Bolstered by advances in transportation and communication and an increasingly mobile workforce, globalization is contributing to the rise of interconnected societies and economies. As a result, developing countries in need of financing can look to expatriates in wealthy countries for support. This is the idea behind issuing diaspora bonds, in which migrants receive discounts on government debt from their home countries. India and Israel have had successful issuances of diaspora bonds, with expatriates from each country investing billions of dollars.

However, along with these successes, there have also been failed attempts in issuing diaspora bonds. Emigrants who fled countries with oppressive governments can’t be expected to invest in corruption. This proved to be the case with Ethiopia’s failed diaspora bond in 2008. As an investment vehicle, diaspora bonds have promising potential for economic growth in developing countries. Nigeria issued its first diaspora bond for $300 million in June 2017.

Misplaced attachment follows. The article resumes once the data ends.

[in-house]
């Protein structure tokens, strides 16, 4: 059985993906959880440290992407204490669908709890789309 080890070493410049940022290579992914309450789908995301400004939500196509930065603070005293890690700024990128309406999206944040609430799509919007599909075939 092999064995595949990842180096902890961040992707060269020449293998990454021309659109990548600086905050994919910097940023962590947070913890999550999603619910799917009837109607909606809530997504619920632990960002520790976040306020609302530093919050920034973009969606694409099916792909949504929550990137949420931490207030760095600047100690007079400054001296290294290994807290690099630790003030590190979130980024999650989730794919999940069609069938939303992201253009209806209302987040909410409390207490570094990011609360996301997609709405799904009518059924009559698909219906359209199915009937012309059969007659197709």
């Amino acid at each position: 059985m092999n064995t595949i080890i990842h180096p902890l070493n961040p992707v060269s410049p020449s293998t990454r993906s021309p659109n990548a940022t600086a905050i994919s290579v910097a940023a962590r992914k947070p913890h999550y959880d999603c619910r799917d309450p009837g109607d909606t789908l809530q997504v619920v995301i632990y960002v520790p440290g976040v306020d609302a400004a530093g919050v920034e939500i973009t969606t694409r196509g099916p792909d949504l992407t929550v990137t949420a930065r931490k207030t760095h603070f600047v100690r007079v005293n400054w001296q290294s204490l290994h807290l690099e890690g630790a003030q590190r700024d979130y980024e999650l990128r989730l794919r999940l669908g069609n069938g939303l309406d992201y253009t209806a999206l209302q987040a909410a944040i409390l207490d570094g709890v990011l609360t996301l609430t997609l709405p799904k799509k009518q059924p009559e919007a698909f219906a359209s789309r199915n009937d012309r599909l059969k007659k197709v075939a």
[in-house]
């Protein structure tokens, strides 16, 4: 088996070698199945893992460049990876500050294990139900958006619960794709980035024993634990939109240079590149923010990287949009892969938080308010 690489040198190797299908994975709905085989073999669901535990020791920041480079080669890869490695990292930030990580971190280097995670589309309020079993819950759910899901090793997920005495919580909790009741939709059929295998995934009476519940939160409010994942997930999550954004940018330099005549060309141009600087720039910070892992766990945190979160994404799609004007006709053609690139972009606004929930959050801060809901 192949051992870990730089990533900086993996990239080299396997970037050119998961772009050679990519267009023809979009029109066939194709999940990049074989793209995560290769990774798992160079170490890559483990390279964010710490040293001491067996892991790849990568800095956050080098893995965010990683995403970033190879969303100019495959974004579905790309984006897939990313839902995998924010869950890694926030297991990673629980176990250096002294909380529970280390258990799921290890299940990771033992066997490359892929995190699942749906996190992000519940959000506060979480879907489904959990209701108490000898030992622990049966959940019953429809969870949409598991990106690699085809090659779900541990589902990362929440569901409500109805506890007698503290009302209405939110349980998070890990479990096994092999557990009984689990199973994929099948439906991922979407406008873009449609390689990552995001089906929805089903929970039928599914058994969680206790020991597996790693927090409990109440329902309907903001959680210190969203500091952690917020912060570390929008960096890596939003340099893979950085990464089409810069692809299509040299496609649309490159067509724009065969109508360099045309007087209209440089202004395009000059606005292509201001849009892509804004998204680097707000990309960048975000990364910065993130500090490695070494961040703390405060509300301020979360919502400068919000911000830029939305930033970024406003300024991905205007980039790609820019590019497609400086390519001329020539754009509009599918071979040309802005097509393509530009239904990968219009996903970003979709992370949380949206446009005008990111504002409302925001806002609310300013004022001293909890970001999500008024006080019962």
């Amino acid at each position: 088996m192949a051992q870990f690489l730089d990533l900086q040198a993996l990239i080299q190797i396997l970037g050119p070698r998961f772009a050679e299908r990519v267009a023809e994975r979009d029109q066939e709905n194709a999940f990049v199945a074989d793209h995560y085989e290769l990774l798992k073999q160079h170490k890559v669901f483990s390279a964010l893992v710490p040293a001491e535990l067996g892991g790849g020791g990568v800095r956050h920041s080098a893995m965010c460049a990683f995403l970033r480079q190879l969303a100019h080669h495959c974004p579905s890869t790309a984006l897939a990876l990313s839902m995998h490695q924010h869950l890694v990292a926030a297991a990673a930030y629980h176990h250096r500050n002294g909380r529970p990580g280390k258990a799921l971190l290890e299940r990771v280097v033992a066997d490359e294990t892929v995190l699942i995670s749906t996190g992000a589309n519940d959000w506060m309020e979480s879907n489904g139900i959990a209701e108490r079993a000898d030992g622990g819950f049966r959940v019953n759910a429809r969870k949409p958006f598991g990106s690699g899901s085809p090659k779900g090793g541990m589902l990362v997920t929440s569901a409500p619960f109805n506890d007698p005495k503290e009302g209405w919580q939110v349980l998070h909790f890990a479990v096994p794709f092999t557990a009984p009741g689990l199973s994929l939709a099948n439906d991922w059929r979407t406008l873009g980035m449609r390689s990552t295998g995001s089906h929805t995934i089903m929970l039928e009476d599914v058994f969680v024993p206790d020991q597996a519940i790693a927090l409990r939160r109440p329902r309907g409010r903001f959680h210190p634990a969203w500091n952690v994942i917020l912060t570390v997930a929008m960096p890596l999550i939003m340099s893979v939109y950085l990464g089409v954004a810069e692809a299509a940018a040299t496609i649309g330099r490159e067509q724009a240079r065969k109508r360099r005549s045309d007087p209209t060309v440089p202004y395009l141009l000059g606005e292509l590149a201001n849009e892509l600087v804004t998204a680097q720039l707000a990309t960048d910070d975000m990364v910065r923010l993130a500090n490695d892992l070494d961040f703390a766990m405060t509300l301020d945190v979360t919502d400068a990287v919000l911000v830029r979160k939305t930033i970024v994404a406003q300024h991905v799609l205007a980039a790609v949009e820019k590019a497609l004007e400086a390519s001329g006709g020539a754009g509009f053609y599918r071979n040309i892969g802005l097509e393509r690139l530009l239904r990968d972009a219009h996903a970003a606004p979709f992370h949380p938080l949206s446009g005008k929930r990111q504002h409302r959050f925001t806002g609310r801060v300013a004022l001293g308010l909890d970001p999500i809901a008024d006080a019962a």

Raising Capital With Diaspora Bonds

Developing countries rely heavily on remittances and foreign direct investment as sources of funding. Increasingly large amounts of remittances help friends and families in times of need as well as helping non-residents acquire assets back home. For these developing countries, access to international markets and foreign debt markets isn’t always a given. Developing countries depend on aid for disaster relief and infrastructure building, among many other reasons.